What defines a “miss” in rankings? Everybody has their own definition and own formula. Today in our All-Decade series, National Analyst Eric Bossi examines what he feels are 10 of the biggest misses of the decade and what made them misses.
MORE ALL-DECADE: Ranking the No. 1 prospects from 2010-19
Bossi’s take: Look, I made the decision to drop Simmons to No. 2 behind Skal Labissiere in the final rankings of the class and I’ve regretted it ever since. As far as I’m concerned, it’s the single worst decision I’ve made in 20 years in the business. If that doesn’t make it No. 1 on the list of misses, then I don’t know what could top it. Four and a half years later Simmons is an NBA All-Star making millions of dollars and though I owned the mistake early, it still eats at me that I did it.
Bossi’s take: I never even saw Morant play. In fact he wasn’t even evaluated by anybody on our staff. It’s a big country and we can’t see everybody. But, Morant went to a well-regarded mid-major in Murray State and one that wasn’t too far removed from producing another unheralded (as a high schooler) first-round draft pick in Cameron Payne. Given so many others overlooked him, it is quite likely that we would have blown the eval too, but it would be nice to at least be able to try to learn from anything we might have missed.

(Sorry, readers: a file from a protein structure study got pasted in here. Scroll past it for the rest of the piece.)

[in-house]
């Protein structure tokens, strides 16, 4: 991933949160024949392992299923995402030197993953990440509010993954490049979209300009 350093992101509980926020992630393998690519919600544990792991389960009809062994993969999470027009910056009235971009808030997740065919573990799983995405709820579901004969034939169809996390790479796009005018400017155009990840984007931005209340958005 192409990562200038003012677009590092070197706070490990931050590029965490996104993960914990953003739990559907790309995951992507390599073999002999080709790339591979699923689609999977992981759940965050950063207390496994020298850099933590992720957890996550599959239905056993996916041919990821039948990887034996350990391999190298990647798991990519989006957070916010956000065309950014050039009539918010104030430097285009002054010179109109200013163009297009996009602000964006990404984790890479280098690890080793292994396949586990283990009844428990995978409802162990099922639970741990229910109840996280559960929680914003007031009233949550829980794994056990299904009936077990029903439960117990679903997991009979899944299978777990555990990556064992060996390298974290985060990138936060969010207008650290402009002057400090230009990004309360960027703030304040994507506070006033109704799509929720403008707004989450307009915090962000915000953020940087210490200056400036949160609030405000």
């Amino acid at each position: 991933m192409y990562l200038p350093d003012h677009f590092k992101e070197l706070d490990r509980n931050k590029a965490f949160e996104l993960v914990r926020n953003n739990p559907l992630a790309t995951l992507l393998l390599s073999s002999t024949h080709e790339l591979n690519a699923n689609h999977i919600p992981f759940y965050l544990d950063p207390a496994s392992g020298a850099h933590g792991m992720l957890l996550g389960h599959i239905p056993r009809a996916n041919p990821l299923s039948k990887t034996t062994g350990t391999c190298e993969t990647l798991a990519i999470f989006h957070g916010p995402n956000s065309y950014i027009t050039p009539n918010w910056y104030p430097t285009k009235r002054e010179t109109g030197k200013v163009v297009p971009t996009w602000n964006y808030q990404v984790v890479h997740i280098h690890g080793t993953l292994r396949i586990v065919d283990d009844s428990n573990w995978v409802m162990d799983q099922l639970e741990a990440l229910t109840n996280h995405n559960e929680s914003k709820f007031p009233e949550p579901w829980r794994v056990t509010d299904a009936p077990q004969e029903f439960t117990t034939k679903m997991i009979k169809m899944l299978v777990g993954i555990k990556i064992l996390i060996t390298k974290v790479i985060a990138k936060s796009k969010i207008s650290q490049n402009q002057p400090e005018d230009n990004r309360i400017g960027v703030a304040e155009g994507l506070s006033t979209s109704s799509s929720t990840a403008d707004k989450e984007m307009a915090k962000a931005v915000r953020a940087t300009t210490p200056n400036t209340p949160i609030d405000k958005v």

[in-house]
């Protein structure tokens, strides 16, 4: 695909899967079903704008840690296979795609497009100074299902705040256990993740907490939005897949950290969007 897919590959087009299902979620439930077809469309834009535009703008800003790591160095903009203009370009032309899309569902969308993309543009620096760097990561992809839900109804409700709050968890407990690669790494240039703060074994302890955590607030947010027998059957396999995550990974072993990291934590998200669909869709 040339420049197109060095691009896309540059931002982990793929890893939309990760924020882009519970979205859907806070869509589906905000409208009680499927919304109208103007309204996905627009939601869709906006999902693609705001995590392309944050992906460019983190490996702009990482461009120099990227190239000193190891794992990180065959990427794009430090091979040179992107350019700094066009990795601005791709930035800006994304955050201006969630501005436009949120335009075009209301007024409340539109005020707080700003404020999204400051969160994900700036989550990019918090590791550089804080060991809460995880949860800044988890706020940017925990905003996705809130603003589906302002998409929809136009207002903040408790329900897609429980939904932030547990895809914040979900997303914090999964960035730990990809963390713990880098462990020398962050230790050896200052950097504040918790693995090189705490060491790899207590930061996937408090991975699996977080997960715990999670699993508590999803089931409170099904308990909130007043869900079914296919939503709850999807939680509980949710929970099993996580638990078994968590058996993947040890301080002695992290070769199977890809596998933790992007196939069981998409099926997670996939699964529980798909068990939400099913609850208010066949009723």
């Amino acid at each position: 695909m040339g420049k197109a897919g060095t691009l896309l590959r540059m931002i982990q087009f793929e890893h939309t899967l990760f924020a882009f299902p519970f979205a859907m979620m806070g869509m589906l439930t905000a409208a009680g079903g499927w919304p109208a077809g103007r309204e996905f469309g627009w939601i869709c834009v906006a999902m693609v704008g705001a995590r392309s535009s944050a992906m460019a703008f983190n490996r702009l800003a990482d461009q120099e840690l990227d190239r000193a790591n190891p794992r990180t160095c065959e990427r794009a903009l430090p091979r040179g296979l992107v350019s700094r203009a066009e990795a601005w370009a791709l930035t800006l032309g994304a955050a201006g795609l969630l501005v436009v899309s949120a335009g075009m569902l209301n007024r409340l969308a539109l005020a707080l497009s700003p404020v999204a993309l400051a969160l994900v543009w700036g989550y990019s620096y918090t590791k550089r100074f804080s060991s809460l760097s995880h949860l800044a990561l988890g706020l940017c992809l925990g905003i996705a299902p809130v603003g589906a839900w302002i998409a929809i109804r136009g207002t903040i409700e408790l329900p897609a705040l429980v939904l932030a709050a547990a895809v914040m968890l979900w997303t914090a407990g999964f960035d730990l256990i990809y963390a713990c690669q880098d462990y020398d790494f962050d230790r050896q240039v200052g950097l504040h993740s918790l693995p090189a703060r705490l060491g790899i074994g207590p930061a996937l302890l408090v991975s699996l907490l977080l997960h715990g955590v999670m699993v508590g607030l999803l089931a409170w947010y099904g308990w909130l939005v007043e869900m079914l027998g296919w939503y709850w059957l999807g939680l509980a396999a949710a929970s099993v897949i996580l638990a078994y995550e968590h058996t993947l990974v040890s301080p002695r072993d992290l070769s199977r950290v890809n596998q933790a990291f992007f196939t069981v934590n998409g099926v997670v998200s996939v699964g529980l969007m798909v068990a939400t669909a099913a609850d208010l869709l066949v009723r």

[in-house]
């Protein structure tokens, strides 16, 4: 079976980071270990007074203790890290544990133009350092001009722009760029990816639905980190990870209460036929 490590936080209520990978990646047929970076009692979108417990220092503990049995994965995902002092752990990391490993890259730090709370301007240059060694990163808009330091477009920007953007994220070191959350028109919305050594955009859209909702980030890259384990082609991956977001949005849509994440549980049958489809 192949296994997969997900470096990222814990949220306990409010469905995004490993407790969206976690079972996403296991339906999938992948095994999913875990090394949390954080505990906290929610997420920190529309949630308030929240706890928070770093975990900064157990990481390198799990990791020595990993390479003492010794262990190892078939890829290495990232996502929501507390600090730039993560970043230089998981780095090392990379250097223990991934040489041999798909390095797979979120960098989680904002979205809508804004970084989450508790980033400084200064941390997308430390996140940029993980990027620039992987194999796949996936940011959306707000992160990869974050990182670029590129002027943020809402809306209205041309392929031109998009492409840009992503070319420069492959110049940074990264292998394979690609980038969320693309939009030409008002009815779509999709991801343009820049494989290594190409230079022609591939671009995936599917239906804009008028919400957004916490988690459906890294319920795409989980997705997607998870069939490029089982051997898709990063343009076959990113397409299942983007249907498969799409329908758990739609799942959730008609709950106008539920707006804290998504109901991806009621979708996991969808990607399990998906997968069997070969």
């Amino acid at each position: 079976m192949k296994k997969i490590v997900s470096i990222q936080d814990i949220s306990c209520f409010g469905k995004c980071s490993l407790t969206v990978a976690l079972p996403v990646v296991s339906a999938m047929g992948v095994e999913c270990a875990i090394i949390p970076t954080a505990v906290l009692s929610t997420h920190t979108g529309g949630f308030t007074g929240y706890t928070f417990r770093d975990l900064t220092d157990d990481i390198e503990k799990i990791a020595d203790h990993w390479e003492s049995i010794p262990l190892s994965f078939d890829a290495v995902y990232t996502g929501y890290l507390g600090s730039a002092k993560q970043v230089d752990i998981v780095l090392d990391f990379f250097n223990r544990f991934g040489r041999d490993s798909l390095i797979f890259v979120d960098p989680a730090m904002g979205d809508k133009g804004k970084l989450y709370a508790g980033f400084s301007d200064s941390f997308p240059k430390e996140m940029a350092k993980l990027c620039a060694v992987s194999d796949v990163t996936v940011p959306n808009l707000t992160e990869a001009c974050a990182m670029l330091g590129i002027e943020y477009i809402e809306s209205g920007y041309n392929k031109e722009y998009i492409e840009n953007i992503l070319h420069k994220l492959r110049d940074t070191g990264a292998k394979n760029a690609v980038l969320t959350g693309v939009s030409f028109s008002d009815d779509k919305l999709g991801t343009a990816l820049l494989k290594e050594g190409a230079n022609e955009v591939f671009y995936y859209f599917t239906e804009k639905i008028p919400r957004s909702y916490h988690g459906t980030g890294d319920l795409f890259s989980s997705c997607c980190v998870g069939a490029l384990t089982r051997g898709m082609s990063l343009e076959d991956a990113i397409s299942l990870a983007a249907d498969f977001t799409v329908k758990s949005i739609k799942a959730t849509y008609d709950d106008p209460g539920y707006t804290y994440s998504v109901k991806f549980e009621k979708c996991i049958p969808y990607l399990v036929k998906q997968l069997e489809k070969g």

Bossi’s take: The DeMatha team that Oladipo played on during his senior was stacked featuring a total of four (Jerami Grant, Jerian Grant and Quinn Cook are the others) eventual NBA players. So, he kind of got lost in the shuffle and he was a bit of a late bloomer who looked like a solid pickup for Indiana given his athletic upside. By his junior year in college he had developed into a first team All-American and the No. 2 overall draft pick and turned out to have been vastly underrated.